Even as Pistons Struggle, Ben Wallace Wants to Finish Career in Detroit
If the Detroit Pistons really are going to sink to the bottom of the NBA, veteran center Ben Wallace is going down with the ship.
He isn't looking for any life vest, requesting any trade to finish his career with a contender -- like so many older players on bad teams. He is still looking for a solution.
So no, he isn't going anywhere.
"Sure, I want to play on a contender again -- right in Detroit,'' Wallace said during an interview with FanHouse Tuesday night. "I have no interest in going anywhere else. I want to finish my contract, finish my career, with the Pistons. It's where I should be.''
Wallace, still starting and defending and rebounding in his 14th season, might be the answer for a number of contenders looking to add a proven inside presence -- he could answer the prayers of the flashy-but-sputtering Miami Heat -- but he remains firm in his desire to stay where he is.
He has a contract that easily could be traded later this month, $2 million this season and $2.2 million next, but the last thing he wants is a trade.
"I've already been around that block, going to a team that thinks it can win it all (Cleveland, three years ago),'' he said. "It can be real frustrating. Sometimes those situations are not real fun to be around. It almost drove me out of the game. I want to finish right where I am now.''
Wallace, 36, nearly retired two summers ago after an unhappy ending in 2009 with the Cavaliers, who traded his contract to Phoenix to help get Shaquille O'Neal. He negotiated a buyout with the Suns and expected to retire. Injuries and his time with the Cavs had sapped his desire to play.
It was only at the urging of Pistons executive Joe Dumars, who had traded for Wallace 10 years before when he was virtually unknown, that he returned to the game -- and Detroit.
Wallace was one of the faces of the Pistons when they won the 2004 NBA title and reached the Finals the next season, too, typifying the blue-collar, no-star approach that they used so well.
He was a four-time NBA Defensive Player of the Year, leading the league twice in rebounding and once in blocked shots, and Dumars wanted him back, to show the young guys some old-school mentality.
Wallace might be the most inspirational success story in the NBA today, an undersized, overachieving center who went undrafted but later became a shining example of what hard work and perseverance can do.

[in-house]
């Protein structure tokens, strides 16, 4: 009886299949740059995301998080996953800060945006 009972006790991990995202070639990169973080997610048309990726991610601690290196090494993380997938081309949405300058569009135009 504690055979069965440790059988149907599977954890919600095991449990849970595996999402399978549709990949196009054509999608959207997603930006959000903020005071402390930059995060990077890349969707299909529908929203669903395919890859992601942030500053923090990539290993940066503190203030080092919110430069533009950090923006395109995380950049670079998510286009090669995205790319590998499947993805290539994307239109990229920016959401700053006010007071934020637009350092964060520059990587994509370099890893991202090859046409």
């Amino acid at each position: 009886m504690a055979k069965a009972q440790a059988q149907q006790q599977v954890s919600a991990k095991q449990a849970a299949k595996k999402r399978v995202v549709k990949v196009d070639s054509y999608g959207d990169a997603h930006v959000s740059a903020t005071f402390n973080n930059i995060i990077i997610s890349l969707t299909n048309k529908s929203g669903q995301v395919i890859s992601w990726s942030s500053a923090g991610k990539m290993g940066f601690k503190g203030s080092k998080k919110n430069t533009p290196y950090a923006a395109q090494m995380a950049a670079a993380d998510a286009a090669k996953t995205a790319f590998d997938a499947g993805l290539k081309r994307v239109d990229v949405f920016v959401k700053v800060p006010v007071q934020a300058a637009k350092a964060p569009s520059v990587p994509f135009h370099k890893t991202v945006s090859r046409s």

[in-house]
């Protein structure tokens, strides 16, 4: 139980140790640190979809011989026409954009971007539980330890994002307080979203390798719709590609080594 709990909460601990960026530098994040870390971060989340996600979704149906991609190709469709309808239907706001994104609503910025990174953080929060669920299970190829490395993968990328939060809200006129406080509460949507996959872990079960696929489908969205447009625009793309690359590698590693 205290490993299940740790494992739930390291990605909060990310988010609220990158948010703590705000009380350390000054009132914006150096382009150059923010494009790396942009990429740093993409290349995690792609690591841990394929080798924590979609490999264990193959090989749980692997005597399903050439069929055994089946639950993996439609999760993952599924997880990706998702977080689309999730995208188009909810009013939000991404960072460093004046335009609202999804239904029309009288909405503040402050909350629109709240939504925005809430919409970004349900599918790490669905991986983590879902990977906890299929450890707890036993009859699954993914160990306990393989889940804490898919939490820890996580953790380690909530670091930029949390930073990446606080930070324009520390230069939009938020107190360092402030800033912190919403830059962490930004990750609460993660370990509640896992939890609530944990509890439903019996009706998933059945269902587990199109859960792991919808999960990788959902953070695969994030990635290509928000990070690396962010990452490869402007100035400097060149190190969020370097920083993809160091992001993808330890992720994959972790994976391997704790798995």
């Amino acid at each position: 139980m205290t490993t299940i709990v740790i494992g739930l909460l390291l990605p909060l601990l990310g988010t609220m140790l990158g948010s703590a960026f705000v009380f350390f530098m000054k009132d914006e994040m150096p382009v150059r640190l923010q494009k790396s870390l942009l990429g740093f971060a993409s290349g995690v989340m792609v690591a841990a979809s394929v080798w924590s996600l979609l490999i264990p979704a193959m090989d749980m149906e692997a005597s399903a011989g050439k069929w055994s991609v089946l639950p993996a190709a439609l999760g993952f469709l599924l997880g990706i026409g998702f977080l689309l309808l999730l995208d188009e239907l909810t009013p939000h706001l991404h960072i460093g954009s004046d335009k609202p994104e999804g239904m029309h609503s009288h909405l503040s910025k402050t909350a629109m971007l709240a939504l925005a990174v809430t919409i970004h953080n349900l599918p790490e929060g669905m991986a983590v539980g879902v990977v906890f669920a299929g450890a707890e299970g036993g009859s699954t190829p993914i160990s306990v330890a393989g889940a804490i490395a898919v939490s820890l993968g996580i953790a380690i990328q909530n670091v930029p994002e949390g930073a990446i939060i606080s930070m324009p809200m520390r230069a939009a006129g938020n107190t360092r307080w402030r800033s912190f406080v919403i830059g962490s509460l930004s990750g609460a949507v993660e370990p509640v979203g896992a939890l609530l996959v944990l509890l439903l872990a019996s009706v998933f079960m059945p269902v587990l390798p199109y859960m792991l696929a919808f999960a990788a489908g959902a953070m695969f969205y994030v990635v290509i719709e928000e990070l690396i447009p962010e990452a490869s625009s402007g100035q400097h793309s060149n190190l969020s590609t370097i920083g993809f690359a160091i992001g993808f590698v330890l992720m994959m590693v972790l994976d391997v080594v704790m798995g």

Last season he became the 17th player in league history to record at least 2,000 blocked shots, the shortest player (6-foot-9) in history to do it.
He leads all active NBA players for most games played (990) for someone not drafted. He is just 66 games away from eclipsing Avery Johnson for the NBA's all-time record.
This the same guy from tiny White Hall, Ala. who was once told he would never make it beyond his rural high school, let alone make millions in the NBA.
"All my life, I've been beating the odds. I was the first from my family to leave home and go to college. I made an NBA team when no one thought I would. I became an NBA starter, then got the opportunity to win an NBA championship,'' he said. "People always doubted me, but I've always prided myself on being able to go above and beyond expectations."
Wallace is averaging a modest 25 minutes and 2.9 points, but still anchoring a defense and averaging 7.8 rebounds and 1.0 blocks. He had nine rebounds in a loss to Orlando on Tuesday, and he was a big reason why All-NBA center Dwight Howard was held to a season-low nine points, 12 below his average.
"When I leave, I just want people to say he worked hard, did everything he could, and that he was always willing to take a challenge,'' Wallace said. "But right now, I just want to get this turned around in Detroit. We're not good enough to have one man carry this team. It's got to be together. That's the way it's always been with me. You work hard enough, and things work out.''